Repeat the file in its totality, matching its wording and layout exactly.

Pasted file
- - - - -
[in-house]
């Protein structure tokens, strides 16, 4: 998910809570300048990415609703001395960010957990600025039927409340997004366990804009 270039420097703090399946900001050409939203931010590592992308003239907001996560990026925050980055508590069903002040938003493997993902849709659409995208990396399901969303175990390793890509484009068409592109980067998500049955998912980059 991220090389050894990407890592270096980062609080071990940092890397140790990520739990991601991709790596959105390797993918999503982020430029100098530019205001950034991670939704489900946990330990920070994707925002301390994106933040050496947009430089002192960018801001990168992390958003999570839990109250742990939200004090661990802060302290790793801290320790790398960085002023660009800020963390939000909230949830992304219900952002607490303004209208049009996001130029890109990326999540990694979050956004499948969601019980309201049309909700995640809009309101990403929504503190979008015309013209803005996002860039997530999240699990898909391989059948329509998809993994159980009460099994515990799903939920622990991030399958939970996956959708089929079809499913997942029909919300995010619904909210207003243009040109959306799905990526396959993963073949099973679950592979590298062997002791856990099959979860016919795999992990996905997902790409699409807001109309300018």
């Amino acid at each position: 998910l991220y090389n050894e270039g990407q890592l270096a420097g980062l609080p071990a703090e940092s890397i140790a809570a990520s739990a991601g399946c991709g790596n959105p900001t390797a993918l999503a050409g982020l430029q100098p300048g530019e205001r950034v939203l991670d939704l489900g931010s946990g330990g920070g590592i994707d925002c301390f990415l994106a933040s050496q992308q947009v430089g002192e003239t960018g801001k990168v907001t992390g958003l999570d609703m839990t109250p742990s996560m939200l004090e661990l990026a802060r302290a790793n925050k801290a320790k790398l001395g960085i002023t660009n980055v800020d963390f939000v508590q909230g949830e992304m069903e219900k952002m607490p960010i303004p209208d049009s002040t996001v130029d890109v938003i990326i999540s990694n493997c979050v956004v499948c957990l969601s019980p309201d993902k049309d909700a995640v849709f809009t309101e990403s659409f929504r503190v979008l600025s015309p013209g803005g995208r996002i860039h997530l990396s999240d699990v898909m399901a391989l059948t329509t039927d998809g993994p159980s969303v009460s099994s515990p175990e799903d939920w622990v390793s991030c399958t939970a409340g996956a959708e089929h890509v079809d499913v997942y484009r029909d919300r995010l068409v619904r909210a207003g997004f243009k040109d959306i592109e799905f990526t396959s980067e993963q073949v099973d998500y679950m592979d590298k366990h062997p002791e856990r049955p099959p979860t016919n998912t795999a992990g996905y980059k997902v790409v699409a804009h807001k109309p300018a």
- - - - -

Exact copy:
[in-house]
């Protein structure tokens, strides 16, 4: 998910809570300048990415609703001395960010957990600025039927409340997004366990804009 270039420097703090399946900001050409939203931010590592992308003239907001996560990026925050980055508590069903002040938003493997993902849709659409995208990396399901969303175990390793890509484009068409592109980067998500049955998912980059 991220090389050894990407890592270096980062609080071990940092890397140790990520739990991601991709790596959105390797993918999503982020430029100098530019205001950034991670939704489900946990330990920070994707925002301390994106933040050496947009430089002192960018801001990168992390958003999570839990109250742990939200004090661990802060302290790793801290320790790398960085002023660009800020963390939000909230949830992304219900952002607490303004209208049009996001130029890109990326999540990694979050956004499948969601019980309201049309909700995640809009309101990403929504503190979008015309013209803005996002860039997530999240699990898909391989059948329509998809993994159980009460099994515990799903939920622990991030399958939970996956959708089929079809499913997942029909919300995010619904909210207003243009040109959306799905990526396959993963073949099973679950592979590298062997002791856990099959979860016919795999992990996905997902790409699409807001109309300018």
């Amino acid at each position: 998910l991220y090389n050894e270039g990407q890592l270096a420097g980062l609080p071990a703090e940092s890397i140790a809570a990520s739990a991601g399946c991709g790596n959105p900001t390797a993918l999503a050409g982020l430029q100098p300048g530019e205001r950034v939203l991670d939704l489900g931010s946990g330990g920070g590592i994707d925002c301390f990415l994106a933040s050496q992308q947009v430089g002192e003239t960018g801001k990168v907001t992390g958003l999570d609703m839990t109250p742990s996560m939200l004090e661990l990026a802060r302290a790793n925050k801290a320790k790398l001395g960085i002023t660009n980055v800020d963390f939000v508590q909230g949830e992304m069903e219900k952002m607490p960010i303004p209208d049009s002040t996001v130029d890109v938003i990326i999540s990694n493997c979050v956004v499948c957990l969601s019980p309201d993902k049309d909700a995640v849709f809009t309101e990403s659409f929504r503190v979008l600025s015309p013209g803005g995208r996002i860039h997530l990396s999240d699990v898909m399901a391989l059948t329509t039927d998809g993994p159980s969303v009460s099994s515990p175990e799903d939920w622990v390793s991030c399958t939970a409340g996956a959708e089929h890509v079809d499913v997942y484009r029909d919300r995010l068409v619904r909210a207003g997004f243009k040109d959306i592109e799905f990526t396959s980067e993963q073949v099973d998500y679950m592979d590298k366990h062997p002791e856990r049955p099959p979860t016919n998912t795999a992990g996905y980059k997902v790409v699409a804009h807001k109309p300018a």